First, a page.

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  • But he is not an idolater, for he has not "made unto himself any graven image, nor the likeness of anything that is in heaven above or in the water beneath or in the water under the earth."

    0
    0
  • The old Hebrew prohibition of graven images was surely based on a like superstition, so far as it was not merely due to the physical impossibility for nomads of heavy statues that do not admit of being carried from camp to camp and from pasture to pasture.

    0
    0
  • The scope of the archaeologist's studies must include every department of the ancient history of man as preserved in antiquities of whatever character, be they tumuli along the Baltic, fossil skulls and graven bones from the caves of France, the flint implements, pottery, and mummies of Egypt, tablets and bas-reliefs from Mesopotamia, coins and sculptures of Greece and Rome, or inscriptions, waxen tablets, parchment rolls, and papyri of a relatively late period of classical antiquity.

    0
    0
  • Again, in the story of Micah's shrine and the removal of the sacred objects and the Levite priest by the Danites, parallel narratives have been used: the graven and molten images of Judg.

    0
    0
  • Throughout there is confusion in the use of these terms, and the finale refers only to the graven image of Dan (xviii.

    0
    0
  • "These are they," he proceeds, "who beyond all the nations of the earth have found the truth: for they know God as Creator and Maker of all things, and they worship no other god beside Him; for they have His commandments graven on their hearts, and these they keep in expectation of the world to come Whatsoever they would not should be done unto them, they do not to another..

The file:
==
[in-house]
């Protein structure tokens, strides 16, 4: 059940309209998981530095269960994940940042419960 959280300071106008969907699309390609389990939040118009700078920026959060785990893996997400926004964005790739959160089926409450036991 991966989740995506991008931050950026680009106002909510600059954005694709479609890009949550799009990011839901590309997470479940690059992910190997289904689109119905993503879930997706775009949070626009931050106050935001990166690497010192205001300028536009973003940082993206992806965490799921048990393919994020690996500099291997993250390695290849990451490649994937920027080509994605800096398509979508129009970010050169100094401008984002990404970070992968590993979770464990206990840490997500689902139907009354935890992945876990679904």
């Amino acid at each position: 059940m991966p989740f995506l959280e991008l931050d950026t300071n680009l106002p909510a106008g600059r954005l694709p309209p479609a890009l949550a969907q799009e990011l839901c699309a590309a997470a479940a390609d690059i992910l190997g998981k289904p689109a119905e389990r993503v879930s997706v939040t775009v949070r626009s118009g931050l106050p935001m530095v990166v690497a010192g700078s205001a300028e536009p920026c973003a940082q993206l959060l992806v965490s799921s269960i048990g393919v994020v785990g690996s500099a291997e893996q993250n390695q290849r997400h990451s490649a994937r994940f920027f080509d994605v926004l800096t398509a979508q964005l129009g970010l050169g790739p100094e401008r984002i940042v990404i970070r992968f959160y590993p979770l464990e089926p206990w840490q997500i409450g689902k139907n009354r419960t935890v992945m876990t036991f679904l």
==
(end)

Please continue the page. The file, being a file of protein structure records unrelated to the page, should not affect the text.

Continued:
0
    0
  • The construction of the second commandment in the Hebrew text is disputed, but the most natural sense seems to be, "Thou shalt not make unto thee a graven image; (and) to no visible shape in heaven, &c., shalt thou bow down, &c."

    0
    0
  • Thus in the second commandment, "Thou shalt not bow down to any visible form," &c., is a sort of explanatory addition to the precept "Thou shalt not make unto thee a graven image."

    0
    0
  • Such edicts are still found graven deep upon pillars, in caves and on rocks, from the Yusafzai valley beyond Peshawar on the north-western frontier, through the heart of Hindustan, to Kathiawar and Mysore on the south and Orissa in the east.